Lawyers have a duty to inform current clients of material errors committed by the lawyer during the course of representation, according to a recently released ethics opinion from the ABA’s Standing Committee on Ethics and Professional Responsibility.
However, the opinion also says that lawyers do not have to inform former clients of such material errors.
Formal Ethics Opinion No. 481 explains that this duty is rooted in ABA Model Rules of Professional Conduct Rule 1.4, which governs a lawyer’s duty of communication. That rule requires lawyers to promptly inform clients of any decision or circumstance for which a client’s informed consent is needed. It also requires a lawyer to “reasonably consult” with the client about the means of achieving the client’s goals during representation and keeping the client “reasonably informed” about the progression of the case.
The opinion explains that an error is material if “a disinterested lawyer would conclude that it is (a) reasonably likely to harm or prejudice a client; or (b) of such a nature that it would reasonably cause a client to consider terminating the representation even in the absence of harm or prejudice.” The opinion explains that if there is such a material error, the attorney must inform the client promptly. Whether an attorney has time to correct the error first before telling the client will depend on the individual facts.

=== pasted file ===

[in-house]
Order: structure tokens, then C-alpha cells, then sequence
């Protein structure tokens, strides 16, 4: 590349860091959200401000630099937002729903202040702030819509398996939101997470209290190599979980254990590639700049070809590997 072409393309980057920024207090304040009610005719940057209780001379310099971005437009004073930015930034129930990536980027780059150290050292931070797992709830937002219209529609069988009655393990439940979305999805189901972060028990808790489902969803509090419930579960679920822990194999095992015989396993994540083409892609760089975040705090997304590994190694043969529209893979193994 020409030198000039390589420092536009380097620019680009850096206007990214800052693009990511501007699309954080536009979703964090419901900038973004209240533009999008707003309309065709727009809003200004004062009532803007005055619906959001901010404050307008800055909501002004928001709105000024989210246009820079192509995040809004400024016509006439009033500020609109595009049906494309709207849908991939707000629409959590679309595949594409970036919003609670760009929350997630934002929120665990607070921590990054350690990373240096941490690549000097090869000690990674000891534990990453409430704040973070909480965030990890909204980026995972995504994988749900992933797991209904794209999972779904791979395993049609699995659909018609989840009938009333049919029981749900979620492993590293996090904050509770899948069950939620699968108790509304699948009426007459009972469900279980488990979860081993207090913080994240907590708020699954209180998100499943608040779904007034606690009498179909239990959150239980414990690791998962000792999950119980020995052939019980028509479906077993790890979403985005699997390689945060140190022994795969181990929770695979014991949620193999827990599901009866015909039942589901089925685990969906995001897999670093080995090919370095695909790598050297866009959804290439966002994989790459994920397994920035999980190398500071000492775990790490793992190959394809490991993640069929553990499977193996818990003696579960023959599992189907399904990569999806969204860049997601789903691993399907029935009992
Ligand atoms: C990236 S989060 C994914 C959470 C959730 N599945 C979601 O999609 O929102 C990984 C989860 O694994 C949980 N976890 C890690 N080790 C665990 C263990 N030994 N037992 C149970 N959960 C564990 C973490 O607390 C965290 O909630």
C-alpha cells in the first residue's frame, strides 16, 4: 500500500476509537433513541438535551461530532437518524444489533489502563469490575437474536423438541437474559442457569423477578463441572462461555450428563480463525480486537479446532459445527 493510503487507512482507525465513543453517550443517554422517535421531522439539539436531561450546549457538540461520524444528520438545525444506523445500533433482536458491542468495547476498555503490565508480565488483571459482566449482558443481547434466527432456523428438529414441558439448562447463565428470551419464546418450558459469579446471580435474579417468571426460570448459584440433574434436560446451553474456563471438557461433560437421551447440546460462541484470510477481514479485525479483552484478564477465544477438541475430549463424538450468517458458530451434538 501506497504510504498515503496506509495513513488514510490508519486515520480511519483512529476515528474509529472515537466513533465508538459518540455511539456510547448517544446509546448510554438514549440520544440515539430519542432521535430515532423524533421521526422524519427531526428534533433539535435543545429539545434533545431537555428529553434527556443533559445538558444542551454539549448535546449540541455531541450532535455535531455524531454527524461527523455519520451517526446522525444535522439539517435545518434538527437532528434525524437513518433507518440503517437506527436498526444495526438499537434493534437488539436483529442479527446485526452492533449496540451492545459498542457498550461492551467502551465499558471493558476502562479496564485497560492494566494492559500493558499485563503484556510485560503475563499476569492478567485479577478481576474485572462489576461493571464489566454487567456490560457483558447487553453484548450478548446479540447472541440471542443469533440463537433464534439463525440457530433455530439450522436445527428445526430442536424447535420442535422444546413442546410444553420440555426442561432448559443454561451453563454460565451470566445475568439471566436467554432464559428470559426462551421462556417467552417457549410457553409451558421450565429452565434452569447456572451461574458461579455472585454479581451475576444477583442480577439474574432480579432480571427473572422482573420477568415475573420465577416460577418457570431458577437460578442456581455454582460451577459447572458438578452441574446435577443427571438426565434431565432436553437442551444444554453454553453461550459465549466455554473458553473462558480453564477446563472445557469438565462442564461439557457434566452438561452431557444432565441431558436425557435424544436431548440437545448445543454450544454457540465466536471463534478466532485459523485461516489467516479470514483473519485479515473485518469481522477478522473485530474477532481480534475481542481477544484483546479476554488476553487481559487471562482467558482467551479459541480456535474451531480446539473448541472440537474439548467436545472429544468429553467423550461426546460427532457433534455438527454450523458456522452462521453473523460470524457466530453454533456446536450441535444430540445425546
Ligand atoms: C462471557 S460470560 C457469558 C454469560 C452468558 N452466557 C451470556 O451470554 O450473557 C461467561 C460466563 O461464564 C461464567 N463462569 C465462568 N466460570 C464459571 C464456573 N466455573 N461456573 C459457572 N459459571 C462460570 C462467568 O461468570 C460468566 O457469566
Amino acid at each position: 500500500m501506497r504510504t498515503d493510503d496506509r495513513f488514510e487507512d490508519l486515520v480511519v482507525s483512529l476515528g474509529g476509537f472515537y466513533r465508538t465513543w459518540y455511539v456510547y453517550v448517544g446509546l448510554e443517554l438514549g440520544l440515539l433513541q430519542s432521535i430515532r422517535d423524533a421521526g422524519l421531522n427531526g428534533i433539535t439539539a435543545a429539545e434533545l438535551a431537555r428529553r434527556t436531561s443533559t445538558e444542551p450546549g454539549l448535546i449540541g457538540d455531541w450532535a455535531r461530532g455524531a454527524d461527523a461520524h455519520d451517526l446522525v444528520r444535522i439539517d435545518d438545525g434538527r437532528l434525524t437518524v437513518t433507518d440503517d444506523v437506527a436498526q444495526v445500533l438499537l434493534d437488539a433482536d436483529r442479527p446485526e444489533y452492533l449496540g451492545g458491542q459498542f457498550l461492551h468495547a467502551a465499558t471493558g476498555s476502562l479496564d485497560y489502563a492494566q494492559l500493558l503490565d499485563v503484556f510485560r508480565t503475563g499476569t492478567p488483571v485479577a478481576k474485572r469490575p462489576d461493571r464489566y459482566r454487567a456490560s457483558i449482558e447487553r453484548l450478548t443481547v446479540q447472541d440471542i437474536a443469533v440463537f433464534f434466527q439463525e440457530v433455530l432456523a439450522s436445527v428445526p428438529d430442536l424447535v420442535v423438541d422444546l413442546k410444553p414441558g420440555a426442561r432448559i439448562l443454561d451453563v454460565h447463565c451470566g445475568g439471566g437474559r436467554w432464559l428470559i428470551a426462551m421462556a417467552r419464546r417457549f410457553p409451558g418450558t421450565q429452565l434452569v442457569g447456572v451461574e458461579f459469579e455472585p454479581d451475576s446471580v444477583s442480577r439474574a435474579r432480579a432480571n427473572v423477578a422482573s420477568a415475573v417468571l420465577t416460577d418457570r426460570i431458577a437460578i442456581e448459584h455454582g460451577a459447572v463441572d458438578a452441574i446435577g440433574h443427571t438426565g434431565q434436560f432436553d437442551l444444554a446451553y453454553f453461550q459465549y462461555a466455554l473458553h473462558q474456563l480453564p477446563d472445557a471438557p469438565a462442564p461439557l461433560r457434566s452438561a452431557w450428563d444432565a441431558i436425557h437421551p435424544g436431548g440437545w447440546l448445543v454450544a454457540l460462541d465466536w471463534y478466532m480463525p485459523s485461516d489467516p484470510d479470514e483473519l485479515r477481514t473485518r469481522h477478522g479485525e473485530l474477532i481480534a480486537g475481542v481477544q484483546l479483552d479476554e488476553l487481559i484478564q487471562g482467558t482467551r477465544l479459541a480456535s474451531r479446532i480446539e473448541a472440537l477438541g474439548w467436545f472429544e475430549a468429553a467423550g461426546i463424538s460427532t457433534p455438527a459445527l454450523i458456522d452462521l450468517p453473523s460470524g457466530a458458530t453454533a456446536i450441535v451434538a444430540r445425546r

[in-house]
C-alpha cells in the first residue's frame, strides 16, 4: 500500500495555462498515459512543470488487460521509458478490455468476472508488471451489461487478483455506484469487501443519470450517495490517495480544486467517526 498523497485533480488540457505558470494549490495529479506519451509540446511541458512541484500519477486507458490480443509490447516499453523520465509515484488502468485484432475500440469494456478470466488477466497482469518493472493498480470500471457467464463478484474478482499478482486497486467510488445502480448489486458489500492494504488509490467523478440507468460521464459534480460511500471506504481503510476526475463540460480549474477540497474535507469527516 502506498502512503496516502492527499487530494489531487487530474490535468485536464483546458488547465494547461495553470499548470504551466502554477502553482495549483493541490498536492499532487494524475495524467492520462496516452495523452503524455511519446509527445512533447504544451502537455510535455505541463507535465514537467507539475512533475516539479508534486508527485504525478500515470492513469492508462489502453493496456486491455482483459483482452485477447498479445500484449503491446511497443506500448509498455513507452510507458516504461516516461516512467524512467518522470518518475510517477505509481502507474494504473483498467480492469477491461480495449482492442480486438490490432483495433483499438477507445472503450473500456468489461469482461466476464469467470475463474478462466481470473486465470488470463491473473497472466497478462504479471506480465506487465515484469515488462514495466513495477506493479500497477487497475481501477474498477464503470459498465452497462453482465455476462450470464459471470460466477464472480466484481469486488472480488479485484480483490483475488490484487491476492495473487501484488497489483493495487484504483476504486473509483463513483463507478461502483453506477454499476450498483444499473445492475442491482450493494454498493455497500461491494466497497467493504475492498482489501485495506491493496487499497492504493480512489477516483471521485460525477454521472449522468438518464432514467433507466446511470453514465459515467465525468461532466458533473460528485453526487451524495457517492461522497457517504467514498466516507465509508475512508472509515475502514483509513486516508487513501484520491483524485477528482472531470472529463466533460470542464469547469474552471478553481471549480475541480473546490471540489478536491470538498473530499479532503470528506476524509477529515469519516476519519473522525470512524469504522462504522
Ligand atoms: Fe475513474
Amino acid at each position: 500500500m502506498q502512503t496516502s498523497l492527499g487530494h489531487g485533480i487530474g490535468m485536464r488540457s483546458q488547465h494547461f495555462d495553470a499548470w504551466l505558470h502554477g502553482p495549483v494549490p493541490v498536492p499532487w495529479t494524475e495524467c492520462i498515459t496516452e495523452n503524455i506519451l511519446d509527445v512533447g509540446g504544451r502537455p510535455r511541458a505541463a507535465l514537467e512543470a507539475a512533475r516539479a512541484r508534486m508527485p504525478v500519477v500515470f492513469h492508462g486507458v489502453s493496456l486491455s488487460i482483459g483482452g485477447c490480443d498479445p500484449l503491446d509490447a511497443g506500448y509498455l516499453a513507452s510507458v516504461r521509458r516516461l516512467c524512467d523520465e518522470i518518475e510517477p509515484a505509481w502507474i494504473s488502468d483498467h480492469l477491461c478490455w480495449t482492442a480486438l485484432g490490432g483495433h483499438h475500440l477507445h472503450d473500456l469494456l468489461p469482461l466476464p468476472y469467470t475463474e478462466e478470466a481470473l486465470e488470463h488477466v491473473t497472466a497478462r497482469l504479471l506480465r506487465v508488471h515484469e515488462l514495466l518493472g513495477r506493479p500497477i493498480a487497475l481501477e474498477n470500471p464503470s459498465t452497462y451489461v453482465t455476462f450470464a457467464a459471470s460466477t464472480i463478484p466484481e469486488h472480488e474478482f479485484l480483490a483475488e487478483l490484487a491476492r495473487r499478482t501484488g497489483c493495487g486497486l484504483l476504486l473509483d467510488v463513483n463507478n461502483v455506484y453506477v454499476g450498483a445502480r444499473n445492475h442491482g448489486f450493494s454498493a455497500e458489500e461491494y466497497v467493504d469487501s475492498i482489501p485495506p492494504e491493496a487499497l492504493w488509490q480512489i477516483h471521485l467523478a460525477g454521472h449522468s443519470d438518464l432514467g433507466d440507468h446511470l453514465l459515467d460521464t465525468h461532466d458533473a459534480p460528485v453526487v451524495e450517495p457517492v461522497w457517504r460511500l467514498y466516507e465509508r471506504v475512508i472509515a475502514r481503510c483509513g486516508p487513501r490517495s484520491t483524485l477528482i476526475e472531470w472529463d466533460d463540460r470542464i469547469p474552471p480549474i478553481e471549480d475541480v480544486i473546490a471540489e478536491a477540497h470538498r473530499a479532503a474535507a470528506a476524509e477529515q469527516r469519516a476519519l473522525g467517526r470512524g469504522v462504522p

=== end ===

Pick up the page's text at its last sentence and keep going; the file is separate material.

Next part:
While the opinion says lawyers have the duty to inform current clients, there is no corresponding duty to inform former clients. “Nowhere does Model Rule 1.4 impose on lawyers a duty to communicate with former clients,” the opinion reads. “Had the drafters of the Model Rule intended Rule 1.4 to apply to former clients, they presumably would have referred to former clients in the language of the rule or in the comments to the rule.”
Typo in last paragraph corrected at 1:49 p.m.